Germline mutations in a clinic-based series of pregnancy associated breast cancer patients
BMC Cancer volume 21, Article number: 572 (2021)
Pregnancy-associated breast cancer (PABC) defined as breast cancer diagnosed during gestation, lactation or within 1 year after delivery, represents a truly challenging situation with significantly increasing incidence rate. The genomic background of PABC has only recently been addressed while the underlying mechanisms of the disease still remain unknown. This analysis aims to further elucidate the frequency of PABC cases attributable to genetic predisposition and identify specific cancer susceptibility genes characterizing PABC.
A comprehensive 94-cancer gene panel was implemented in a cohort of 20 PABC patients treated in our clinic and descriptive correlation was performed among the results and the patients’ clinicopathological data.
In the present study, 35% of PABC patients tested carried pathogenic mutations in two known cancer predisposition genes (BRCA1 and CHEK2). In total, 30% of the patients carried BRCA1 pathogenic variants. An additional 5% carried pathogenic variants in the CHEK2 gene. Variants of unknown/uncertain significance (VUS) in breast cancer susceptibility genes BRCA2, CHEK2 and BRIP1 were also identified in three different PABC patients (15%). Not all patients carrying germline mutations reported known family history of cancer.
Genetic testing should be considered as an option for PABC patients since the disease is highly associated with genetic susceptibility among other predisposing factors. Germline mutation identification may further modify PABC management approach and improve the prognostic outcome.
Breast cancer (BC) is the most frequent malignancy diagnosed in women; this observation generally applies to both the pregnant and the non-pregnant population [1, 2]. Pregnancy-associated breast cancer (PABC) is a complex situation that is commonly defined as breast cancer diagnosed during the period of pregnancy, lactation or within 12 months following delivery . Up until today, PABC has been regarded as a rare entity since it accounts for only 0.2–3.8% of all breast cancer cases . However, it has been well established that BC incidence increases with age, until the seventh decade . Consequently, due to the social phenomenon of delayed childbearing, the incidence of PABC is currently on the rise in developing countries . As far as developed countries are concerned, the application of non-invasive prenatal testing (NIPT) in all pregnant women today aiming to identify chromosomal abnormalities in the fetus, has significantly increased the detection of asymptomatic PABC patients [7, 8]. Additionally, the proportion of premenopausal women diagnosed with BC has increased substantially, with one in forty women diagnosed being under the age of 35 . Taking all the above into account, PABC is expected to gain more scientific interest in the following years, in order to ensure that this rare and heterogenic population is offered the best individualized management for both maternal and fetal well-being.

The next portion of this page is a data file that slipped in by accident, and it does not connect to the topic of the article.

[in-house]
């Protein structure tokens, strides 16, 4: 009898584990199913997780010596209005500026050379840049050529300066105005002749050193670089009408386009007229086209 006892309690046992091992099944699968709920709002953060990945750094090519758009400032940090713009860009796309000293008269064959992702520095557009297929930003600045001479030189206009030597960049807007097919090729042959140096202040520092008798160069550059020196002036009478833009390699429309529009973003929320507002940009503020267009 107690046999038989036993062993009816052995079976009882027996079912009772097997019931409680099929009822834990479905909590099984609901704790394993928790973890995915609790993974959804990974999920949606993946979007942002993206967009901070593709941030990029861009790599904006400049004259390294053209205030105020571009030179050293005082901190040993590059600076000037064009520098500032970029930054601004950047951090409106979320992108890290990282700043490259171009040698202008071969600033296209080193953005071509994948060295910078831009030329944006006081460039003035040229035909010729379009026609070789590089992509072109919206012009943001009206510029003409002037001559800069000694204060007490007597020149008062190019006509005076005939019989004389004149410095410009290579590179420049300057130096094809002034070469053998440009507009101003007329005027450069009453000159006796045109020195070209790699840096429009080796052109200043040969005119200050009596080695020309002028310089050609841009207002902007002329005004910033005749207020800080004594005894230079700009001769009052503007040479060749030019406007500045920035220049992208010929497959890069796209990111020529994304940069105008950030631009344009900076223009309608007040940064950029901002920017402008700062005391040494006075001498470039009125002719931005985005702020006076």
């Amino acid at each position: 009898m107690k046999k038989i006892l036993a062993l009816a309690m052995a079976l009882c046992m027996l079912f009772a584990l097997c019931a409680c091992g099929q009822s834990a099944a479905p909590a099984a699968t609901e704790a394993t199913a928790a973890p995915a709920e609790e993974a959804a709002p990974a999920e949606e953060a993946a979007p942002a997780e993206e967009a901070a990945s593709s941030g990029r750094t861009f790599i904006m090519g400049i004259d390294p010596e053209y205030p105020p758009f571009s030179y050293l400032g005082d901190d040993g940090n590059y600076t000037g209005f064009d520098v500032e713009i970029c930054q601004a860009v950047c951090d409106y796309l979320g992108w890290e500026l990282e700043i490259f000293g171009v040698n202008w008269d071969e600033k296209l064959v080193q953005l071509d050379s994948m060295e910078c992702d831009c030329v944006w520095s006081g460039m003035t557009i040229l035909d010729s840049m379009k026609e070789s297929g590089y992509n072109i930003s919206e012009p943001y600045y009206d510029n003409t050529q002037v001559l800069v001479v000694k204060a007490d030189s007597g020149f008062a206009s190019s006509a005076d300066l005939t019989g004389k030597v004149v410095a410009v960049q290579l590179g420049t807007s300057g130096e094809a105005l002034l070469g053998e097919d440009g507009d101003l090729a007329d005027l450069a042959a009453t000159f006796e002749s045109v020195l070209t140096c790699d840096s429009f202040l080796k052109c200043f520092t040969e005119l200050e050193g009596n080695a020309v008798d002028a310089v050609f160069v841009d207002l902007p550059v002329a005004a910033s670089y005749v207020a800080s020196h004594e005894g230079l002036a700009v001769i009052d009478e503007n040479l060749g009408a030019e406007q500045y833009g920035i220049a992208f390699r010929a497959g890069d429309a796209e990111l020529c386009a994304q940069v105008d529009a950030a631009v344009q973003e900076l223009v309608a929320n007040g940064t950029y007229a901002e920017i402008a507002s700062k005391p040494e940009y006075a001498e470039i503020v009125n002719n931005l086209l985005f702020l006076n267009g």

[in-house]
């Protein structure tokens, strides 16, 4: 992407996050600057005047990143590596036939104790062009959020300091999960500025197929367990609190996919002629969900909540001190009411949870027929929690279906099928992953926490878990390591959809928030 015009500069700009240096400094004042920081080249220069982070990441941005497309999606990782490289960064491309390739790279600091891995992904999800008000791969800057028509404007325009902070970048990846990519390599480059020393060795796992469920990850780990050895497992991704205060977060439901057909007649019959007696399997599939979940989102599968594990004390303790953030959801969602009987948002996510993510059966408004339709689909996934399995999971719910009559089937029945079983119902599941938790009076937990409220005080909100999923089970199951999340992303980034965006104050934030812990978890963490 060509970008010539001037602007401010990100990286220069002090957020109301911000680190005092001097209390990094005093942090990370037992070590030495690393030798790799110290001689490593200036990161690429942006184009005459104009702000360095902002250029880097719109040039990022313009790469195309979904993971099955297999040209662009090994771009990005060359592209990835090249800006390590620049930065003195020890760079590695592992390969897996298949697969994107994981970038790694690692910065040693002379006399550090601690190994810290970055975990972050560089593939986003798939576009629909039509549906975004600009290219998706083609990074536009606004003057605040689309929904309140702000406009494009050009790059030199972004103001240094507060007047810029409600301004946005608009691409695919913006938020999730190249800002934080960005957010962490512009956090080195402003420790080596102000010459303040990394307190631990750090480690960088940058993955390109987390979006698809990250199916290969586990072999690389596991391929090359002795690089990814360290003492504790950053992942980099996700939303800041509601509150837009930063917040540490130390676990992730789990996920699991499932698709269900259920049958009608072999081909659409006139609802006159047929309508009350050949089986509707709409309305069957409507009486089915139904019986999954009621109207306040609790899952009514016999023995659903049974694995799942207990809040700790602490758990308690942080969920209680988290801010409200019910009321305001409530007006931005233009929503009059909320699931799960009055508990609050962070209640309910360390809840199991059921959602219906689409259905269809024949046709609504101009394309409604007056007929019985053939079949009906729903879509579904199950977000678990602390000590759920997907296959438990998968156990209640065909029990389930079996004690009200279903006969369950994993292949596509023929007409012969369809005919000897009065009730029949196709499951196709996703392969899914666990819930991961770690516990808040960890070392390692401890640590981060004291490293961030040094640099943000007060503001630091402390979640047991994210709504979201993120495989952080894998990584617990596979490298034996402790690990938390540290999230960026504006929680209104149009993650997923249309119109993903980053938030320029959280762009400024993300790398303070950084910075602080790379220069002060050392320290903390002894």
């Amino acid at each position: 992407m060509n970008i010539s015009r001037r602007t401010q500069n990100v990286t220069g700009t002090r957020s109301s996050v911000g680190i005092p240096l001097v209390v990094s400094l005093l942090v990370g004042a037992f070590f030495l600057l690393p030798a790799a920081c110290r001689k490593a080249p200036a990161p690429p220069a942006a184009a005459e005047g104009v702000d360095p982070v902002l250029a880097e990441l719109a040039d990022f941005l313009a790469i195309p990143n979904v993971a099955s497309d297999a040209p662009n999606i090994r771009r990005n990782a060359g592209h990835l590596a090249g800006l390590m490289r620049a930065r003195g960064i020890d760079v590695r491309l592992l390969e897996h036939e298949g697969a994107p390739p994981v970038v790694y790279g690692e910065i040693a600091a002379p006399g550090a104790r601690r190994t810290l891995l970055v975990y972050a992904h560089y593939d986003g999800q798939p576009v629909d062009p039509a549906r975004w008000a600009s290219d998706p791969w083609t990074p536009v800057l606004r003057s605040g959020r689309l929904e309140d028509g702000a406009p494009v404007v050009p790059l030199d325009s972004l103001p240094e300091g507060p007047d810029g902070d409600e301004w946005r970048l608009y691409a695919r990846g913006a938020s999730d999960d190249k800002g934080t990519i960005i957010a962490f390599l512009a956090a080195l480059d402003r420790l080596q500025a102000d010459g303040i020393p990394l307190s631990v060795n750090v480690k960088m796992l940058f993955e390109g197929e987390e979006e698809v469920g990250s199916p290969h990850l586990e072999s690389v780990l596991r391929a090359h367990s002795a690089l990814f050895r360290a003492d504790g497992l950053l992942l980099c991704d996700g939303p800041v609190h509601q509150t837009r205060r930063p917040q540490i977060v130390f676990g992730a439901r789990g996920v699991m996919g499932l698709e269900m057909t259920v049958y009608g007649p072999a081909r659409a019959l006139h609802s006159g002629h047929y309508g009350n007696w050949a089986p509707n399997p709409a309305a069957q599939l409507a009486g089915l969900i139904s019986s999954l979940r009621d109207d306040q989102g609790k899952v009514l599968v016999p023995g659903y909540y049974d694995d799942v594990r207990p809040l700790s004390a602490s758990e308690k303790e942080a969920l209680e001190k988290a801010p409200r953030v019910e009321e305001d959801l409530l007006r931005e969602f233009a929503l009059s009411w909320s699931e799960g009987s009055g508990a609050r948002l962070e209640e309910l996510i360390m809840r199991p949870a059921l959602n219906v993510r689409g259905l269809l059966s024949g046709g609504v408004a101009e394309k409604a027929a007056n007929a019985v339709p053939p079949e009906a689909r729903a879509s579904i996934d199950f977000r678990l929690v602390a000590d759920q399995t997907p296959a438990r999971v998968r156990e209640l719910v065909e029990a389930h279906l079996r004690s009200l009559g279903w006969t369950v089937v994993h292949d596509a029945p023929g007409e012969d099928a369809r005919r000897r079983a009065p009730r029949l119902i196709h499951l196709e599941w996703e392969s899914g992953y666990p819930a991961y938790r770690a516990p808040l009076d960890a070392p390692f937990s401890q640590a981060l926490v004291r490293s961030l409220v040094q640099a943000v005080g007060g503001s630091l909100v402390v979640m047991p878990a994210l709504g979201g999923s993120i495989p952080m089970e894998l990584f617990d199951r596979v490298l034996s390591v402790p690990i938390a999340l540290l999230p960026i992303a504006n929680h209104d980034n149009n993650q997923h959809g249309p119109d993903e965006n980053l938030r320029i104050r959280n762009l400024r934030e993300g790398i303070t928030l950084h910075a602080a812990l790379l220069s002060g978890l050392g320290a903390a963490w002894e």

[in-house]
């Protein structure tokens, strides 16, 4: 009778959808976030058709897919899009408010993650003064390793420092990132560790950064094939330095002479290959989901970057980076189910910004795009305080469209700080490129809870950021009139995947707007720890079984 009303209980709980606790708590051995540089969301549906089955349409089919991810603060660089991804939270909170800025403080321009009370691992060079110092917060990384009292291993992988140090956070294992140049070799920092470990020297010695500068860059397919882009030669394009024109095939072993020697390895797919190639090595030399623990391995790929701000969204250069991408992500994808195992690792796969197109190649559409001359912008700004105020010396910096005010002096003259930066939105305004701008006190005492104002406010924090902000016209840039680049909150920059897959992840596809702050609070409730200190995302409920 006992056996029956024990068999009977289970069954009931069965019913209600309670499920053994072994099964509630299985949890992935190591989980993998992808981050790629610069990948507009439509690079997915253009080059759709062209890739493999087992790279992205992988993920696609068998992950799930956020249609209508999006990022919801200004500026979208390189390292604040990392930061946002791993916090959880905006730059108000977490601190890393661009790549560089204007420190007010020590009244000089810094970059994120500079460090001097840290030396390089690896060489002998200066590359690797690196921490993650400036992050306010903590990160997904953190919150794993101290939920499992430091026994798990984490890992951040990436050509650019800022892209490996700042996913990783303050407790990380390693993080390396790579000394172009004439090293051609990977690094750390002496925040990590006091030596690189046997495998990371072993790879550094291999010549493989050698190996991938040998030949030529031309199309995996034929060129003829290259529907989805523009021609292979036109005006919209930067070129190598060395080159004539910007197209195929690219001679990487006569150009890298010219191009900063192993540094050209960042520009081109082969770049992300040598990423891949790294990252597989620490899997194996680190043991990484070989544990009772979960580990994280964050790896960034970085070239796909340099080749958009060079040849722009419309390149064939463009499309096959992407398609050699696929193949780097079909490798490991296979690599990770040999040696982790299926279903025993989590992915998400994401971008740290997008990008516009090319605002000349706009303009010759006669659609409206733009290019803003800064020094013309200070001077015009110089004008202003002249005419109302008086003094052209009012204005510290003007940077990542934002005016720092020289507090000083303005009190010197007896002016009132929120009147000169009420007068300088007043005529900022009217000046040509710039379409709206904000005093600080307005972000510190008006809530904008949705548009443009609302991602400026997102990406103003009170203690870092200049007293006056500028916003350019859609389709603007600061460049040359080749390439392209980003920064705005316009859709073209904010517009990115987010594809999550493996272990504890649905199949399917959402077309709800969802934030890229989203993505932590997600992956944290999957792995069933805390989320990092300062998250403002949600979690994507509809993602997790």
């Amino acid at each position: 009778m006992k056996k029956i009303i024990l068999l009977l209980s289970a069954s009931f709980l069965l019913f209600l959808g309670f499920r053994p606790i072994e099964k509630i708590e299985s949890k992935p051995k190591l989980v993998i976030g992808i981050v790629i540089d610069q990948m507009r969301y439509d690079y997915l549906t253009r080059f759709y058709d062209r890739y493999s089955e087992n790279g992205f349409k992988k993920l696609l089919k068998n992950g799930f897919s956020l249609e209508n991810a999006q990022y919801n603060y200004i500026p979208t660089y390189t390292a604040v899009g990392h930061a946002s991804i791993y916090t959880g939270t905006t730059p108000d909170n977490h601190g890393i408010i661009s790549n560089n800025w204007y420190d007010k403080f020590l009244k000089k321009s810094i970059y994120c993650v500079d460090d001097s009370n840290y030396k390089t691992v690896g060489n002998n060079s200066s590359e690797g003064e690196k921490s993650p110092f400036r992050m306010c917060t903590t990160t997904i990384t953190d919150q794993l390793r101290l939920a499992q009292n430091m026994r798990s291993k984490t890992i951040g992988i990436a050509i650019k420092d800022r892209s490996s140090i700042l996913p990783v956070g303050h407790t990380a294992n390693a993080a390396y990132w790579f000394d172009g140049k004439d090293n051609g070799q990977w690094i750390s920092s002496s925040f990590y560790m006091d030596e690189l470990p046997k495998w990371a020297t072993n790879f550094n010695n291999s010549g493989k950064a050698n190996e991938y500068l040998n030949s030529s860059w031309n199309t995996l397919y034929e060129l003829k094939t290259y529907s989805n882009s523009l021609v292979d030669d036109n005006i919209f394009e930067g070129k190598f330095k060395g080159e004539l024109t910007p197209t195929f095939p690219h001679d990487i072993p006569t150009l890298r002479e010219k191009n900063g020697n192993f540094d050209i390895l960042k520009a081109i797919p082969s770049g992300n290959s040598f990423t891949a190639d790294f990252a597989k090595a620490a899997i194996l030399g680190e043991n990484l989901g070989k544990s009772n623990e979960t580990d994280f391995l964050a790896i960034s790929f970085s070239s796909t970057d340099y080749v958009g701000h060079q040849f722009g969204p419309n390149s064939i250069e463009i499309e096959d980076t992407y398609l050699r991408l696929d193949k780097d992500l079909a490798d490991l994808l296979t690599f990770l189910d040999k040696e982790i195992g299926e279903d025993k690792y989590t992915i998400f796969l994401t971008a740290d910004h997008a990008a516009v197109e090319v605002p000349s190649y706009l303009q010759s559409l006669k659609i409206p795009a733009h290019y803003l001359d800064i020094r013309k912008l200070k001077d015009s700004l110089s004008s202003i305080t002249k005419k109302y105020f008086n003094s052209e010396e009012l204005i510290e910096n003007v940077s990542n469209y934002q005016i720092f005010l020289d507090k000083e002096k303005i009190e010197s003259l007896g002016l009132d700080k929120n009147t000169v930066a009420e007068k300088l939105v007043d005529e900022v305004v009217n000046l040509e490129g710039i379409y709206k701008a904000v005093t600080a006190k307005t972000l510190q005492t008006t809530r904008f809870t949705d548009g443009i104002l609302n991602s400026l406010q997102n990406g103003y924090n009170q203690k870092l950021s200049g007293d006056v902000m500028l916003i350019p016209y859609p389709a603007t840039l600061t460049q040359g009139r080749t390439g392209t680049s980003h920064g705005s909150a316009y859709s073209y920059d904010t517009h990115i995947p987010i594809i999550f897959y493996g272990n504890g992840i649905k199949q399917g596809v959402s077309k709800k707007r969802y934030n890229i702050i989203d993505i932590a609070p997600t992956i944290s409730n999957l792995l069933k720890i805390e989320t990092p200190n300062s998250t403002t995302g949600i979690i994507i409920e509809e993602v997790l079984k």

Regarding the heredity of the disease, hallmark studies on familial BC have resulted in the identification of clinically relevant cancer susceptibility genes [10, 11]. Notably, most pregnancies occur under the age of 40, which is the age group in which BC has been more commonly associated with a positive family history and a higher occurrence of germline mutations . In a study utilizing multiple-gene panel testing, 23% of breast malignancies in young women were related to germline mutations in known cancer predisposition genes such as BRCA1/2, CHEK2, ATM and PALB2 . In this setting, the latest international guidelines strongly recommend that genetic testing for high and moderate risk cancer susceptibility genes should be offered to every woman under the age of 50 with BC, thus encompassing PABC patients [14, 15]. Additionally, tumors in PABC patients bear distinct biological characteristics that deem them more aggressive, including higher grade and proliferation rates, advanced T stage at diagnosis, nodal involvement, greater prevalence of the triple-negative subtype (TNBC), and hormone receptor negativity . Consequently, the genetic risk evaluation in this cohort of patients can have a substantial impact on PABC management and follow-up, offering a significant benefit not only to the affected mother to be, but also to family members .
Still, the genetic background of PABC remains an understudied field, despite the fact than in recent years the incorporation of multi-gene panel testing into clinical practice has enabled researchers to more accurately and cost-effectively estimate the proportion of cancers attributable to genetic predisposition and hereditary cancer syndromes . Notably, numerous genes with non-silent mutations have been found to be differentially expressed between PABC and non-PABCpatient-derived tissues, as it was demonstrated in a recent systematic review published by members of our research group , implying a differential genomic background between pregnancy and non-pregnancy associated BC. In the current study, we applied multiple-gene panel testing to 94 cancer susceptibility genes aiming to identify the proportion of PABC cases attributable to genetic predisposition and to assess the prevalence of germline (i.e. inherited) mutations in PABC patients treated in our clinic.